I WAS NO BETTER. Desperate for college money, I applied shortly before the summer began for a job as an usher at the local movie theater, open only in the evenings and thus not overlapping with my job at the dairy. The manager was grateful that I had applied: “Yes, the job is yours. I thought I’d be forced to hire a colored kid as an usher. You’re the first white boy to apply for a job.” Pained as I was by the treatment of the black guys at the dairy, I jumped at the opportunity, even though it meant stealing a job from one of the few black kids in my town. Money is money, after all, and the season was short.

There’s an old political truism that “when a Republican runs against a Republican, the Republican always wins.” Jewish sweatshop owners on the old Lower East Side who were socialists or communists nevertheless squeezed their employees, knowing that if they didn’t, they couldn’t compete. Only the most ideological can hold out when a hard-core capitalist marketplace forces them to compromise or drown. After a while, what becomes an unfortunate pragmatic decision morphs into a contradictory world view that enables someone to comfortably be a socialist and an exploiter at the same time.

This spills over into personal interactions. A case in point involves a father-and-son luncheon I attended with my father at a community center that belonged to the town’s synagogue. The fathers and sons unsurprisingly self-segregated, the men talking quietly, the boys, age 12 or so, roughhousing and rowdy. Irritated by our hubbub, the president of the synagogue, also our district’s state assemblyman, marched over to our table, quickly eyeballed us boys, saw the sons of lawyers and hotel owners and bankers and . . . . me, the candy-store owner’s kid. Grabbing me roughly by the neck, he dragged me over to another table, forcing me to sit by myself. Even as a boy, I understood why I was selected as an example to the others. My parents were poor, our business lacked prestige, and our donations to the synagogue were minimal. My tough-guy father said nothing: The men in the room included his landlord and a local bank officer, either with the power to put him out of business in a heartbeat. The assemblyman was a liberal Democrat like all of our political representatives, but I believe it was the three-month season mindset as much as anything else that made him choose me.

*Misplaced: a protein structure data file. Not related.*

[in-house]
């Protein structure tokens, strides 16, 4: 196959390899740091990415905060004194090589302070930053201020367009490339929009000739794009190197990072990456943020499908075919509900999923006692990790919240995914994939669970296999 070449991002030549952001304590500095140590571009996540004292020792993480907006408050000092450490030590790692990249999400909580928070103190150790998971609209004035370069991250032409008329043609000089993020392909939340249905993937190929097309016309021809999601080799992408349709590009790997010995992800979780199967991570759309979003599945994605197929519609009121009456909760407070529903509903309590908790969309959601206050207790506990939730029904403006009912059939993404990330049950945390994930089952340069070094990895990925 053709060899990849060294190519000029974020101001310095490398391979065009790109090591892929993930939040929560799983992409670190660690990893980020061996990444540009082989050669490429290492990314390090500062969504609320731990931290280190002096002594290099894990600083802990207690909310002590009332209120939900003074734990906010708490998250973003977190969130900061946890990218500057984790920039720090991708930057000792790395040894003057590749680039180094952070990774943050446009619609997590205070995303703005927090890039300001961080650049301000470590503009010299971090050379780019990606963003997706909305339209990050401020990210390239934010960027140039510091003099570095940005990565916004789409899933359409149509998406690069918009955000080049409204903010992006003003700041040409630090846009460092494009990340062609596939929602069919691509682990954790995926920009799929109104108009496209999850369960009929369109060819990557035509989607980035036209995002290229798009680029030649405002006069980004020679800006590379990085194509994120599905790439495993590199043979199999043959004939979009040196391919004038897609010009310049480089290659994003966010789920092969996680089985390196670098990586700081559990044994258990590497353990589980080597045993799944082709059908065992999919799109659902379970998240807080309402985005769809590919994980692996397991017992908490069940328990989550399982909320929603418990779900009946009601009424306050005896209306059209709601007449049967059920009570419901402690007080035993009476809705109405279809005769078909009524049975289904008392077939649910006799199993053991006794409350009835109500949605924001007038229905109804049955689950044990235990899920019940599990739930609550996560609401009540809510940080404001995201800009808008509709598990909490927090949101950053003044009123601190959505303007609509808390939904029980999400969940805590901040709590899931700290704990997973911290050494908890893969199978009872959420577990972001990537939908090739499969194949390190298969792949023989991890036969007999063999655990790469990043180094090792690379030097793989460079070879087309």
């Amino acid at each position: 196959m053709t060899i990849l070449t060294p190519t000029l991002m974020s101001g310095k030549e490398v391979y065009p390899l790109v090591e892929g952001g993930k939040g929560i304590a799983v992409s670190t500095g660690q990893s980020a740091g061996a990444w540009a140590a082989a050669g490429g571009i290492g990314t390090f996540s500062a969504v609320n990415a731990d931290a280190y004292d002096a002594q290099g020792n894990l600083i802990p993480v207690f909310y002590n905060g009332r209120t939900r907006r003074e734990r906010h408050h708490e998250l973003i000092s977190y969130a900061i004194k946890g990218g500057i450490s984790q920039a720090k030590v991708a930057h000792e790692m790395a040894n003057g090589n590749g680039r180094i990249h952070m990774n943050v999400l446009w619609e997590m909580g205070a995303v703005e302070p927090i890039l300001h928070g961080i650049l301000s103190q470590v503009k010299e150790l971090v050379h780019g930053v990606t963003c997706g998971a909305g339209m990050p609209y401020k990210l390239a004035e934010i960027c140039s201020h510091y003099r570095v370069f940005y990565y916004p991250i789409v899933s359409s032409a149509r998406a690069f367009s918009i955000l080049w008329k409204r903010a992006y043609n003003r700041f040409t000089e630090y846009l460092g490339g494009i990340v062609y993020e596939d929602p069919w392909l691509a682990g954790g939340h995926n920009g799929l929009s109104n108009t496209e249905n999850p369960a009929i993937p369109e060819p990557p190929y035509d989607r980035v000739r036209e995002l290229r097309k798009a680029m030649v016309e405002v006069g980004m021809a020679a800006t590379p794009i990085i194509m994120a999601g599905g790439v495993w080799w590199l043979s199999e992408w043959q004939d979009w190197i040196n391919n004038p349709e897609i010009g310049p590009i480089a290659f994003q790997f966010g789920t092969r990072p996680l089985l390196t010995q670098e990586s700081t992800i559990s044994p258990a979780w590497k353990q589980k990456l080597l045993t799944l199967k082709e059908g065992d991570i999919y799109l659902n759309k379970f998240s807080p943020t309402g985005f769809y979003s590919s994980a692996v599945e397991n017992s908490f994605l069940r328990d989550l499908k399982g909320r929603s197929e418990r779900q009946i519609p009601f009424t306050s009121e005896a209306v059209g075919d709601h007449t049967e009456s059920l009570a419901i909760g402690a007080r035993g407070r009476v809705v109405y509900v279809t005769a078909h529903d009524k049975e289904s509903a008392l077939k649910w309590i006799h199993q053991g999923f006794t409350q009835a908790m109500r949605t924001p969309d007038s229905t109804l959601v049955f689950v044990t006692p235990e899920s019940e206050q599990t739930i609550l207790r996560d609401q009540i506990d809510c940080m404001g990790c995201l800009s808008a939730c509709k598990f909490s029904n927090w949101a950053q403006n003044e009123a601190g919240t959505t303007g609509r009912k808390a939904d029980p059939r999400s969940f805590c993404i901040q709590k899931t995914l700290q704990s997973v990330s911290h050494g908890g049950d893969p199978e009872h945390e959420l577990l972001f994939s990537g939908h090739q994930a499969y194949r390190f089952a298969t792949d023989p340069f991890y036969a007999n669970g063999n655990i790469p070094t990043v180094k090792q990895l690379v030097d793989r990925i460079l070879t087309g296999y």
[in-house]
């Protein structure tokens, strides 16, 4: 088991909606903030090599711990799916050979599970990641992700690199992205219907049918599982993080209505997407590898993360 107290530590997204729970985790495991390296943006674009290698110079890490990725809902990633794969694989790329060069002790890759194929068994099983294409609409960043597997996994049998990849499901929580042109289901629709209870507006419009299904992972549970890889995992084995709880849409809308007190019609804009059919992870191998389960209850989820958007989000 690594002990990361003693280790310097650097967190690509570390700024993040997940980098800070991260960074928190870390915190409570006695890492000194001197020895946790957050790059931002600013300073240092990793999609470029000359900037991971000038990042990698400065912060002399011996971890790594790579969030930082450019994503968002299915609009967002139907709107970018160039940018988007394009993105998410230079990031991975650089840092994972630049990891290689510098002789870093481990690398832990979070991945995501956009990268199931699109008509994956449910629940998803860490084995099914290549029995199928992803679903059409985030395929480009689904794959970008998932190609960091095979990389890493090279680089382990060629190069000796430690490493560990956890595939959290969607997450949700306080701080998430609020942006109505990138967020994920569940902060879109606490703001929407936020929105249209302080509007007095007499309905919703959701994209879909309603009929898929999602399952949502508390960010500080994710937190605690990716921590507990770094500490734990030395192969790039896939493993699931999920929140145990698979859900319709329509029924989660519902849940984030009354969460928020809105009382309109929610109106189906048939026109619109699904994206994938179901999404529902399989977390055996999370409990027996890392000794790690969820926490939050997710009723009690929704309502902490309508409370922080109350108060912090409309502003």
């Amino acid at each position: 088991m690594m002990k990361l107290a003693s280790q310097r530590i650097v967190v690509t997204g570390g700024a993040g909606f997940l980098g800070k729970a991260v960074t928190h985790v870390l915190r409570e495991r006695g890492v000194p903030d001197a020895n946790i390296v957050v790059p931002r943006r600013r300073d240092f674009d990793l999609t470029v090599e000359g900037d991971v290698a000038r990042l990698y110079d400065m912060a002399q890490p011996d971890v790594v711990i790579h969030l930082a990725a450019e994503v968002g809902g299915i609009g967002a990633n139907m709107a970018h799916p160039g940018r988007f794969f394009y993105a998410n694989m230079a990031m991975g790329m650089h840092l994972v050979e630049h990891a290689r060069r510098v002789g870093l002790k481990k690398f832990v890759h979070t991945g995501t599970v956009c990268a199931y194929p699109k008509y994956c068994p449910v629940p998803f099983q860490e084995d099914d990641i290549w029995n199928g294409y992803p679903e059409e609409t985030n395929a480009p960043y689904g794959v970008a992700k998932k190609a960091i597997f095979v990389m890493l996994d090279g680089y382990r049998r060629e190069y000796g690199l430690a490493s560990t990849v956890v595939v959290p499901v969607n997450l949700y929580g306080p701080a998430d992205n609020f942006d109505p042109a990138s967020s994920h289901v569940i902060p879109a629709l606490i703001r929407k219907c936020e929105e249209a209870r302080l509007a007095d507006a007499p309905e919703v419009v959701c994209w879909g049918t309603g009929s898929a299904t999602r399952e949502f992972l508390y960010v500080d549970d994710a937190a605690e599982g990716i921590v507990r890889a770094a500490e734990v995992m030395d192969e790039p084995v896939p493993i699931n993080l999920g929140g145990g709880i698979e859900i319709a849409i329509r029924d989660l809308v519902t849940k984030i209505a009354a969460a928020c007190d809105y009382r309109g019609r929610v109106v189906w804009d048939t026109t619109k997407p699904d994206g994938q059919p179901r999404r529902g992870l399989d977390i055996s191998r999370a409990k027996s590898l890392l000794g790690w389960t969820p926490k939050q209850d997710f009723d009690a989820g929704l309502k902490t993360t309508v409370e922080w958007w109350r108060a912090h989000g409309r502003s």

A few years later, incidentally, he and Cadillac Girl’s father were found guilty of accepting bribes in return for favors from a local racetrack that needed political help.

One man attending the event was the local bank’s attorney, who had a general practice in town as well. When my grandmother died in the mid-1950s, she left $1,000 to each of her grandchildren, payable upon reaching age 21. In 1962, with my father dying of kidney disease and my family destitute, my mother and I visited the lawyer in order to get him to release the money to me at an earlier date. I was going to begin college in the fall, and even though SUNY’s sliding-scale tuition policy allowed me to attend school for free, I still had living expenses to contend with. The lawyer, Jewish naturally, suggested that I not attend college — an unthinkable suggestion in most Jewish communities — and instead find a local job to help my parents pay off their debts to the bank. He was the father of a friend and used to give boys playing with his son dimes to buy after-school candy bars (I almost always selected Almond Joy), not unlike John D. Rockefeller, who distributed dimes to the poor as a way of dealing with the nation’s poverty. When it was clear that I was not going to skip college, he demanded $500 of my $1,000 inheritance in order to petition a judge to change the will. I began my student life at University of Buffalo with one year’s room and board money in my checking account.